IAR Embedded Workbench provides support for a wide range of microprocessors (MCUs), and in particular supports the STM32F4 series of MCUs. In addition, ST has provided several demo projects specific for IAR Embedded Workbench, which have been useful for understanding the implementation and usage of protocols such as SPI and Ethernet. We have used IAR Embedded Workbench and STM32F4 MCUs in tandem for the previous three cycles and the current cycle.
We used IAR Embedded Workbench as the IDE for all embedded development. All team members who need it were able to download it and use it with the network license provided by IAR Systems and hosted locally in our shop. When on a test drive, we check out the network license for offline use. Hopefully, only very minimal code development will occur outside of the shop, but occasionally boards must be reflashed, pedals or motors recalibrated, or other minor fixes applied to the system.
IAR Embedded Workbench provides many useful features which team members use regularly. It provides a convenient interface for organizing files and libraries into groups. We organize our code into three different sections. The first main group is third-party embedded libraries, which include FreeRTOS operating system, FreeRTOS+TCP, FatFs, and Nanopb. The second main group consists of our inhouse developed libraries and drivers. These drivers aim to simplify the usage of components such as SPI (Serial Peripheral Interface), CAN, and ethernet. Finally, the third main group consists of board-specific logic, such as that related to battery management or driver controls.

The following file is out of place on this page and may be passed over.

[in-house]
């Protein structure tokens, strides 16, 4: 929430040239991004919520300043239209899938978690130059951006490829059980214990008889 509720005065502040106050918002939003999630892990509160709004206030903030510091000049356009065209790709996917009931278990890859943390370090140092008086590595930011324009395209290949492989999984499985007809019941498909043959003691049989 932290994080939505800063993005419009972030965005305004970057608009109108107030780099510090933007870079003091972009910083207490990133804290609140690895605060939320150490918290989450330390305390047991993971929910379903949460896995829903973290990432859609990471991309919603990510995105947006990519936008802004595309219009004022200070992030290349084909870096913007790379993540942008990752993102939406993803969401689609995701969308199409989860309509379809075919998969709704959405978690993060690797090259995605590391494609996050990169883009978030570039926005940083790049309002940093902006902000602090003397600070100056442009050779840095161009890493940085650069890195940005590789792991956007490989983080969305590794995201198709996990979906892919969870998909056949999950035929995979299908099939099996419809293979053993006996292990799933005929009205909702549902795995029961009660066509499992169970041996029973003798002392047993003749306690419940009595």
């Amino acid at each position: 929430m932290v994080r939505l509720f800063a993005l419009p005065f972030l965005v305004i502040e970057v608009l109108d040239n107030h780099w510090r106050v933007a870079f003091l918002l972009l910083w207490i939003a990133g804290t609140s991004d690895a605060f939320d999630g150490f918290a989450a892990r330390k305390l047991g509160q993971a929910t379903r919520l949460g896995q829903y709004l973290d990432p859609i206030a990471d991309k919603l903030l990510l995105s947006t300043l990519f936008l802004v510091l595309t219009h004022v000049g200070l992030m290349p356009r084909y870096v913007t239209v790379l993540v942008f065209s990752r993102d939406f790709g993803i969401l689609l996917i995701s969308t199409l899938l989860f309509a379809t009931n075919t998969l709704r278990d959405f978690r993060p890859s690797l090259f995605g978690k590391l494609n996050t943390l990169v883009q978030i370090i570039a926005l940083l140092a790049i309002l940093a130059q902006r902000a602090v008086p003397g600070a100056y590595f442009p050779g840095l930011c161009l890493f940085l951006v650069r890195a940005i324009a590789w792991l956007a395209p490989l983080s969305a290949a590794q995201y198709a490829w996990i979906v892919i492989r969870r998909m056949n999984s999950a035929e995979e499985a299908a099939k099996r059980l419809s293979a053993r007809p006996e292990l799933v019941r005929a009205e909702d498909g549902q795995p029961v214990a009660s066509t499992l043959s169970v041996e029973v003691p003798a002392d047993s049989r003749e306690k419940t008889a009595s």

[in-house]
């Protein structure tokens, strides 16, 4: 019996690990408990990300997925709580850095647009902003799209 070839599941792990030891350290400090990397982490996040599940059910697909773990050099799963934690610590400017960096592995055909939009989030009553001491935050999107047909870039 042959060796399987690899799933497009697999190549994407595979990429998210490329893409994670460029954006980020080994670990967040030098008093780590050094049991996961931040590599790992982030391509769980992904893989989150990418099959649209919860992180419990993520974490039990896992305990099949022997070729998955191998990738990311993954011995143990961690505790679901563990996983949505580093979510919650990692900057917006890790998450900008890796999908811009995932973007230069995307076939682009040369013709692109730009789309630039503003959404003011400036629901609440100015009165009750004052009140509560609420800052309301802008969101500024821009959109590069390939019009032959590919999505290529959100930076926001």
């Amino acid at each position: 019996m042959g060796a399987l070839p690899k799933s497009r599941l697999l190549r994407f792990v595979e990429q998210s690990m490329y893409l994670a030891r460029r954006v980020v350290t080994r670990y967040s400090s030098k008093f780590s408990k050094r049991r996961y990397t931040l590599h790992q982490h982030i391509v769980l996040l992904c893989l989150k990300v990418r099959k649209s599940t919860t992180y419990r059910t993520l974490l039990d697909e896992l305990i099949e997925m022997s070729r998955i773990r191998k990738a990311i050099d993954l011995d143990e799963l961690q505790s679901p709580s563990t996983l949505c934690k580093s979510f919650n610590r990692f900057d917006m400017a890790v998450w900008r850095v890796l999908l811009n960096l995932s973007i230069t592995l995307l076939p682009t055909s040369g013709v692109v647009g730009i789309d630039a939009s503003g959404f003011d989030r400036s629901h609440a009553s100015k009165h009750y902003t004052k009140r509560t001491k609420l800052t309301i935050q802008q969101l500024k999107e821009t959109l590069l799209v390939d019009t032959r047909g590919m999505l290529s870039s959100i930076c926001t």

IAR Embedded Workbench also has several features which are convenient for compilation and debugging. It is easy to specify which external libraries to use within our boards, such as switching the projects to a more recent version of FreeRTOS. In addition, IAR Embedded Workbench provides several facilities for simulating code and debugging and works well with FreeRTOS, giving us the ability to examine the operation of different running tasks.